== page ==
The following article appeared in Forbes Magazine:

The Shy Scaly Animal That Could Curl Up And Die


Some say it walks like a drunken Velociraptor, tail out and claws curled against its chest. Others think it looks like a scaly anteater. Most ask what on earth is it? This is the little known and misunderstood pangolin, a disappearing mammal seen rarely in the African wild, even by  game rangers. Its scarcity gives it a high price on the black market; so much so it faces extinction faster than the rhino. The pangolin can end up as a soup – $300 a bowl – or is used in traditional medicine in Africa and Asia.

“The best description I have come across is a pangolin looks like an artichoke with armor. It comes from the cretaceous era. Its tongue is so long it curls in its belly. It has no teeth and has powerful front claws. In Africa alone, we estimate an excess of 10,000 a year are traded. It is   the most illegally traded mammal in the world,” says Ray Jansen, a professor at the University of Tshwane and Vice-Chair of the African Pangolin Working Group.

The 80-million-year-old mammals can eat 200,000 ants and termites a day and are so elusive it’s almost impossible to say exactly how many of them are out there. Jansen’s rough estimate is that there could be anywhere between 37,000 and 44,000 in Southern Africa alone. All eight varieties of this ancient species (three in Asia; one in India and four in Africa) have been flagged on the International Union for Conservation of Nature (IUCN) Red List. The issue, fears Jansen, is that because so little is known about the pangolin, blocking the illegal trade is hard.

“In April 2014, six tons of pangolin scales were confiscated in China. The amount when put into perspective is frightening; it is the equivalent of 2 million pangolins. It’s such a fascinating animal and as the awareness has grown so has the mapping of the illegal trade. We had cases where until recently; officials in America were confiscating scales thinking they were from a tortoise. The demand from the Asian market is also new. The pangolin in Asia have virtually been hunted to extinction, you can expect to pay $300 dollars for pangolin soups. So now we
are expecting the demand to gravitate toward Africa,” says Jansen.

The tall wiry Jansen is every inch a professor. It’s harder to find a pangolin than his office, which is tucked away on the fourth floor of the University of Tshwane’s Pretoria campus. When you do find him, he is buried under a mountain of paperwork and animal skeletons. Jansen is no stranger to animals. He grew up hunting guinea fowl on the open school grounds of St Stithians Boys College, in Johannesburg, before moving to Port Elizabeth to complete a PhD in ornithology. He is also a trained falconer, was part of the dog tracker unit in the army and was a teacher.

Jansen took up the plight of the pangolin in June 2011. It was the day he held a mother pangolin and her dead pup, curled in her pouch, on the verge of being smuggled out of the country.

“To hold that small dead pup in your hands and see for the first time what these fascinating creatures look like. It was so emotional. But you have to move that emotion and anger into something else; I knew at that moment that I had to do something. You could say this pup essentially  started the whole project.”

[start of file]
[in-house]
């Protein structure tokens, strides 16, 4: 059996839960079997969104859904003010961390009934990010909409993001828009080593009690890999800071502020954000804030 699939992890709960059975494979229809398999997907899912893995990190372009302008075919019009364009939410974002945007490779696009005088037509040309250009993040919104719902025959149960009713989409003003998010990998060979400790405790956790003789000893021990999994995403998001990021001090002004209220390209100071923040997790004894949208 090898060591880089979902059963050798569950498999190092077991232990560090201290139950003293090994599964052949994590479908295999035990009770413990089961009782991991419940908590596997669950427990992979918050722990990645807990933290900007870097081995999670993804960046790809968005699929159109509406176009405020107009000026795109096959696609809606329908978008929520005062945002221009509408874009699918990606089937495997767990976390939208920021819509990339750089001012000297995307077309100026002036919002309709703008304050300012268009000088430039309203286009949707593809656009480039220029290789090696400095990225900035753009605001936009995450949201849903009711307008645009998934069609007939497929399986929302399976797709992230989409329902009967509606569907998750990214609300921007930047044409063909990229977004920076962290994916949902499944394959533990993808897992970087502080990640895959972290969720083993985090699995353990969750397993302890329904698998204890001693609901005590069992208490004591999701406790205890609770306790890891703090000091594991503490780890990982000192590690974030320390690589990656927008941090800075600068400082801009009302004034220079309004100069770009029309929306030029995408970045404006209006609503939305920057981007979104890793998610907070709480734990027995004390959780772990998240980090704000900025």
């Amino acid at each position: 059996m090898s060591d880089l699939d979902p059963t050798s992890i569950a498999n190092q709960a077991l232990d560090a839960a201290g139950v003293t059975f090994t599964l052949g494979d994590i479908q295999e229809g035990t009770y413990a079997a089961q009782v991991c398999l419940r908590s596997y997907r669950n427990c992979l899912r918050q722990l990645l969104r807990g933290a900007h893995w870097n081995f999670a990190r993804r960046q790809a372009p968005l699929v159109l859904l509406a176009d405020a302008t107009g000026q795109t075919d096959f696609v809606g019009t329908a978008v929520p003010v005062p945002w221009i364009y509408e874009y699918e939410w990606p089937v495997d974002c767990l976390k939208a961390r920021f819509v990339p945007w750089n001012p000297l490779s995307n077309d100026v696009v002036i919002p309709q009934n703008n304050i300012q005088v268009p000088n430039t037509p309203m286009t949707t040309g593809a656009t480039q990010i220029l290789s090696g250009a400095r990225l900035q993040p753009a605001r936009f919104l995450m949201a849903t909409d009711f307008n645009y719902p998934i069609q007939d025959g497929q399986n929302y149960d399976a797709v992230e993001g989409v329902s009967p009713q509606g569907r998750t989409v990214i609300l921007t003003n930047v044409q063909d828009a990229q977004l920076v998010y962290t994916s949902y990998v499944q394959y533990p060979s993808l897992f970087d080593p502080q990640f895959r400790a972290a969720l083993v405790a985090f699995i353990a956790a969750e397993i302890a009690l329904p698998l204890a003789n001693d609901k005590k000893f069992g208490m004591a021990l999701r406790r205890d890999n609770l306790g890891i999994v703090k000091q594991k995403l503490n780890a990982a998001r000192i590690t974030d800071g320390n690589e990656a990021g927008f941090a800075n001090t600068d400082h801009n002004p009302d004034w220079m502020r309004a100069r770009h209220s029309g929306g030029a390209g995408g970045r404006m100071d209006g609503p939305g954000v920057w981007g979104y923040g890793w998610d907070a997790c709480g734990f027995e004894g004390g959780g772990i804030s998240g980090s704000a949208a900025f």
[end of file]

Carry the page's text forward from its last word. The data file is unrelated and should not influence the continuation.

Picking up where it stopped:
The university called on his skills as an expert in genetic mapping to do more research. “It was the first mammal work I had ever done, but I found it was fascinating. The pangolin was a mystery to the scientific world. There had been no real data on its genetics or proven scientific research on its habits. We were the pioneers. It was the first time I was seeing a baby. We wanted to take the body back to the bio-bank in Pretoria to analyze its genetics. At the time no one knew what the physiology of a pangolin even was,” says Jansen.

Months later, Jansen released the mother of the dead pupmin a game reserve in the Waterberg.

On this summer’s day, Jansen is ecstatic, virtually jumping with joy. He’d just heard of a pangolin rescue by Jen Guyton, a conservationist, in the Gorongosa National Park in Mozambique. One more mother and its baby safely returned to the wild. He digs into his drawers and pulls out his cell phone.

“This is an example of the problem we were facing,” he says handing over the phone.

On the phone is a screengrab of an advert for a pangolin for sale on Alibaba, the $231-billion Chinese e-commerce company; a lesson that the pangolin is never far from the consumers mind. Jansen removed the advert.

Since 2011, Jansen has breathed life into the topic. His efforts have caught the ear of the famous.

“The pangolin runs the risk of becoming extinct before most people have even heard of them,” says Prince William, Duke of Cambridge, who lent his voice in a video blog campaign against wildlifetrafficking in November.

Closer to home, South African-born Nicky Oppenheimer, whose family is worth $6.8 billion and is the third richest man in Africa, according to Forbes, has thrown his weight behind the cause. His philanthropic interest is in finding a solution to the largest killer of pangolins in South Africa – electrified game fences.

“Pangolins walk on their hind feet so when they make contact with the lower wire it’s at their belly height. They then curl instinctively around
the wire. In the end they are pulsed to death,” says Jansen.

Along with the poachers, electricity could kill off the pangolin before the next sale on Alibaba.

“What is a pangolin? The research we did revealed that the pangolin is most closely related to a cat. It’s not even on the same genetics as an armadillo,” says Jansen.

Jansen and Oppenheimer hope the pangolin, like the cat, will have nine lives.

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